Cicada ice cream made a big buzz on the web this week. While misinformation flooded the net blaming the health department for shutting down Sparky's newest flavor, TreeHugger's Bonnie gave you the straight dope: the Columbia, Missouri based homemade ice cream shop chose to discontinue sales of cicada ice cream in spite of strong demand. Today we look at the even sadder truth. The reason Sparky's stopped their Cicada experiment stems from a lack of understanding about the safety of entomophagy, or eating bugs.
If the health department did give the advice that Sparky's should reconsider their cicada ice cream flavor because they did not know the safe cooking process, that is a terrible shame. Cicada's are considered by many to be a great delicacy. A history of safe human consumption indicates that either boiling or frying are suitable methods of preparation, so those who tried Sparky's exciting experiment can rest assured that the people at Sparky's did their homework. Sparky's employees even removed the wings, which is not necessary but probably improves the experience in a culture unaccustomed to eating the crunchy parts with our food.
We consider a bigger problem on the horizon for the edible insect movement. Although harmless, cicada masses frighten or disturb humans. If people are spraying them with pesticides, then the health department is right to question the safety of eating the insects. Those who tried the cicada ice cream should not fear: the small number of insects speckling their treat should not pose a health hazard, even if the insects are carrying traces of chemicals.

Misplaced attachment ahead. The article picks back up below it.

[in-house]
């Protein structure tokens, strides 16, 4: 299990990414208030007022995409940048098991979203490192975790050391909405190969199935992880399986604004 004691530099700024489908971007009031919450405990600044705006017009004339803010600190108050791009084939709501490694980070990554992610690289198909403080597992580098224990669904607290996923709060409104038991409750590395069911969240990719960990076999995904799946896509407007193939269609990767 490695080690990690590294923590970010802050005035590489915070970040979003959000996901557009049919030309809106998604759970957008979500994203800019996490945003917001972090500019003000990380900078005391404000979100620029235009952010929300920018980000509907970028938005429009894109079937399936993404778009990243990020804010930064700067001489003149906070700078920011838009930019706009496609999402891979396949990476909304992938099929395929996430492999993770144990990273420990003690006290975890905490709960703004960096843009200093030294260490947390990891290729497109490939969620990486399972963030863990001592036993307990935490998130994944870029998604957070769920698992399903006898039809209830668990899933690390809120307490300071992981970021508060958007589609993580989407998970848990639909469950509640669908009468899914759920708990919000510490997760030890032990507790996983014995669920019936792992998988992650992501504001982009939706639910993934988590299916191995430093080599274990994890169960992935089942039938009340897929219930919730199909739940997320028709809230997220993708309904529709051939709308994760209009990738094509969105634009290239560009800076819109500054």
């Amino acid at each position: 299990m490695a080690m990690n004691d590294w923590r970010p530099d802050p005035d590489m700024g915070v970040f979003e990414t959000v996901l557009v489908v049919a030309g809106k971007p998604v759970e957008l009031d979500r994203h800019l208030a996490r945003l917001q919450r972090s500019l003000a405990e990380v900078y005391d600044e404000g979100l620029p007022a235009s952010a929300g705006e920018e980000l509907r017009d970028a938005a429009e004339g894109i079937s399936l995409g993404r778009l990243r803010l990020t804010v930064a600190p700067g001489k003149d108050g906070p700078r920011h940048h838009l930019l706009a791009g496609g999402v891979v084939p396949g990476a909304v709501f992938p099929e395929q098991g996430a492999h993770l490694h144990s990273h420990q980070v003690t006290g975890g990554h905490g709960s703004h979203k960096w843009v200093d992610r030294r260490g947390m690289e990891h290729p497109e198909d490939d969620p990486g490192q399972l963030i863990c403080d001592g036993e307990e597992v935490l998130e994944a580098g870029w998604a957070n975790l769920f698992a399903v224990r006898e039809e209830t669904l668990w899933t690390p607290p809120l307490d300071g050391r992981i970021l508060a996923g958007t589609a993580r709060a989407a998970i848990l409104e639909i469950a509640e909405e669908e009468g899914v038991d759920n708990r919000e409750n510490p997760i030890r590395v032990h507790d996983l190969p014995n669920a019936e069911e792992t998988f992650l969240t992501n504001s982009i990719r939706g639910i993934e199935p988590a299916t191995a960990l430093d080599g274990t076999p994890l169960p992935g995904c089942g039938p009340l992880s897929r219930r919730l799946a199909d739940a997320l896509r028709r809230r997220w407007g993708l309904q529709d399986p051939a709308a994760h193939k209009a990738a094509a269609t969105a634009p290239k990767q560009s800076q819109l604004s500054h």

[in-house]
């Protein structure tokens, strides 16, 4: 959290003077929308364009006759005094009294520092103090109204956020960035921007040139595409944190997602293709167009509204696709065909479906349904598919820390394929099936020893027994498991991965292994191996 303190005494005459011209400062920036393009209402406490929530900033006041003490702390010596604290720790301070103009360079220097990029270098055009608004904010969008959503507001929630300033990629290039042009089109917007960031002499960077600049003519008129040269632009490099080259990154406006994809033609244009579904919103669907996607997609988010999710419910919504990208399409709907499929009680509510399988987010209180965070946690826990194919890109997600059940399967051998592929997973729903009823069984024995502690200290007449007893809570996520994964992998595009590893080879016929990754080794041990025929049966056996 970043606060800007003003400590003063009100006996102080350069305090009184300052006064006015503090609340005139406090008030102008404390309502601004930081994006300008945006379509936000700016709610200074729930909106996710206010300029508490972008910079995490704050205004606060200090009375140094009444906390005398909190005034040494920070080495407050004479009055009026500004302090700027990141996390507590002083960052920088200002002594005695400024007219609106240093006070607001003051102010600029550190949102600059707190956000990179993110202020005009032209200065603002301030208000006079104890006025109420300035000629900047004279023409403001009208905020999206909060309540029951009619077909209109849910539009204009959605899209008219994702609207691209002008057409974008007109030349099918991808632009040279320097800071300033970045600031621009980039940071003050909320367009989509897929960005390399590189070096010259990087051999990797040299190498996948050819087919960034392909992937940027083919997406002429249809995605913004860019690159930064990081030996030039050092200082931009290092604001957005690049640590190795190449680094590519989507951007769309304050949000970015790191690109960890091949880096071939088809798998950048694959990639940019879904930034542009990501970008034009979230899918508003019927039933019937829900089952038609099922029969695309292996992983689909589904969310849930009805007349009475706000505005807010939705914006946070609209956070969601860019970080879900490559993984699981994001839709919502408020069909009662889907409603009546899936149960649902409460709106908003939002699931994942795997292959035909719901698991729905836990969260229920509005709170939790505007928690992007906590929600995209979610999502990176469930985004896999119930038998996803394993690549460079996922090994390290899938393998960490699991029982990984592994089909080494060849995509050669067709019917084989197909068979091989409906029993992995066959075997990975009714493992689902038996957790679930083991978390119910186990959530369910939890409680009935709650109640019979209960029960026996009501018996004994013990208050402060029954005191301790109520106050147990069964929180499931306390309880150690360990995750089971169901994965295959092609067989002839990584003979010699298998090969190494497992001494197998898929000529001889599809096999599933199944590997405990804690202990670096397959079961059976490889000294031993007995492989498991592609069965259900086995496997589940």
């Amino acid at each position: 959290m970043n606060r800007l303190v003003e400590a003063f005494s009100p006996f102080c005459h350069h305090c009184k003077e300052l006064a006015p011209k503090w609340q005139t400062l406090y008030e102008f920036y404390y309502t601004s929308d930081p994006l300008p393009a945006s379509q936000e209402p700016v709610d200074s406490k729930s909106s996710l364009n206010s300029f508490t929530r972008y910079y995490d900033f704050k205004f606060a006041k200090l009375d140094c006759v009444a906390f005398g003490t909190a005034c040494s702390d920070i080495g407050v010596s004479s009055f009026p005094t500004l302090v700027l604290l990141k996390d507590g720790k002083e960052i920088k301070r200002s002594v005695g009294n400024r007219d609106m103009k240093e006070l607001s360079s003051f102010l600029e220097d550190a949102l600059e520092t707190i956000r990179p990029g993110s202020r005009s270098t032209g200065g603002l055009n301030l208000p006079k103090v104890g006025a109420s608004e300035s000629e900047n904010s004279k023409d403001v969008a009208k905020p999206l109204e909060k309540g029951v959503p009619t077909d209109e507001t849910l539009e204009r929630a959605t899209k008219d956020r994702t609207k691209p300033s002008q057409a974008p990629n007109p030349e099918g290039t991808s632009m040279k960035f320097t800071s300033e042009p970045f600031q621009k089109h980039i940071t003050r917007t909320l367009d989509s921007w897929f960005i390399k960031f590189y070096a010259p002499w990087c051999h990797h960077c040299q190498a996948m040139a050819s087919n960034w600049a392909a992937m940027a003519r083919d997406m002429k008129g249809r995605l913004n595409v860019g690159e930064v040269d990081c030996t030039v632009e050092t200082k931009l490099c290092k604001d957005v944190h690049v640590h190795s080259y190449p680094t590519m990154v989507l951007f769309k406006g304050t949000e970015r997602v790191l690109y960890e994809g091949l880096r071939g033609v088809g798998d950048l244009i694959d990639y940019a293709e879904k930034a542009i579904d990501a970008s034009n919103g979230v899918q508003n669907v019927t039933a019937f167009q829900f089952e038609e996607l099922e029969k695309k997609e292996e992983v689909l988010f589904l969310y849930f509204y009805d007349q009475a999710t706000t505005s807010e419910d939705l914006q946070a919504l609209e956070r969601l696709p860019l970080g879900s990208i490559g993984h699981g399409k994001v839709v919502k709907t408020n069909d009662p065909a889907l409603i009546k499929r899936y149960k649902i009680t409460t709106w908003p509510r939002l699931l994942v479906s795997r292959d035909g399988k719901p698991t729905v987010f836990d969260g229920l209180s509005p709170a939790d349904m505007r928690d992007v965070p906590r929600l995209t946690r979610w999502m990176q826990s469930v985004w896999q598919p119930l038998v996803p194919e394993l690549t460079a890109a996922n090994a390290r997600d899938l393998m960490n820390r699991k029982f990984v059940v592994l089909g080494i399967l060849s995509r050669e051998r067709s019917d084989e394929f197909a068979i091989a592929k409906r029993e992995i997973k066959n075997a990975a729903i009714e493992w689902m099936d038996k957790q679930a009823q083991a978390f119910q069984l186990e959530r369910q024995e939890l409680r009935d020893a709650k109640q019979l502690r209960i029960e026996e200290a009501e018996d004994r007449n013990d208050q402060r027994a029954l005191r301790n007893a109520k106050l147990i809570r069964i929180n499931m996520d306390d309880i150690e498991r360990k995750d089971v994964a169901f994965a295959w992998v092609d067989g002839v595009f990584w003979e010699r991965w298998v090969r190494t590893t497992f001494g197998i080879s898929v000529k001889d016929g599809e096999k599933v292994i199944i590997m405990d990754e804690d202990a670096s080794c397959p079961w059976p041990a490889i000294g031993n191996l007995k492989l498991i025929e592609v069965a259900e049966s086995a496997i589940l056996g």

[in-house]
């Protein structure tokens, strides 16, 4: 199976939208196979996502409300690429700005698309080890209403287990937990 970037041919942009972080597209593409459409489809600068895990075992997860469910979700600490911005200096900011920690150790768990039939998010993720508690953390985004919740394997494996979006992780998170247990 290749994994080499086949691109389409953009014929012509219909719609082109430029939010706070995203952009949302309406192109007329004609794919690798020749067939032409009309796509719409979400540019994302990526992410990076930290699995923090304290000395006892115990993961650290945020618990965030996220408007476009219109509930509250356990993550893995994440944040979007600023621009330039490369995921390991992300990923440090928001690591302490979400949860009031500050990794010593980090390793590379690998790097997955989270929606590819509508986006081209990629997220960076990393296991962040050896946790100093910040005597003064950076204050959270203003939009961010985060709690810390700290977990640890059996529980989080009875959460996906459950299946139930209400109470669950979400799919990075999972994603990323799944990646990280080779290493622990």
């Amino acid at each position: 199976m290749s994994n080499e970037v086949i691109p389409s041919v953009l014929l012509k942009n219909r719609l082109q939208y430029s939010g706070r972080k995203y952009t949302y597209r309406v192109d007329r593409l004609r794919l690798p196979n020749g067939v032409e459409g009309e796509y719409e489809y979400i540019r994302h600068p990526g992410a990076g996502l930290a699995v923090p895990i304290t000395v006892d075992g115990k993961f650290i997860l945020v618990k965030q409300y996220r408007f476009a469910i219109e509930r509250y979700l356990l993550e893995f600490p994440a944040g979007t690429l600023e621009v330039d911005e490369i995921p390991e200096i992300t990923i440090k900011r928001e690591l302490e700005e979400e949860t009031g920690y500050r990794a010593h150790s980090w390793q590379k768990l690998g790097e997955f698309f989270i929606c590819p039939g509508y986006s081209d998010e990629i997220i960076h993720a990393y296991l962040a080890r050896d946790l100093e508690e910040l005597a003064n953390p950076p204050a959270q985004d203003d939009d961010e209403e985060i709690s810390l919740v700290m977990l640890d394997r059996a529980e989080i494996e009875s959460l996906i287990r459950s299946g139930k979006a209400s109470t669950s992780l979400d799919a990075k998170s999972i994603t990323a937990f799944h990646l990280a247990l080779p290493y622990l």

But if humanity wants to turn to insects as an alternative protein source, the scope and use of pesticides in our environment will have to be considered. Given that dirty fruits and vegetables are already commonly accepted, will eating insects increase our risks? It is time for more than ice cream experiments if we want to understand the case for eating insects.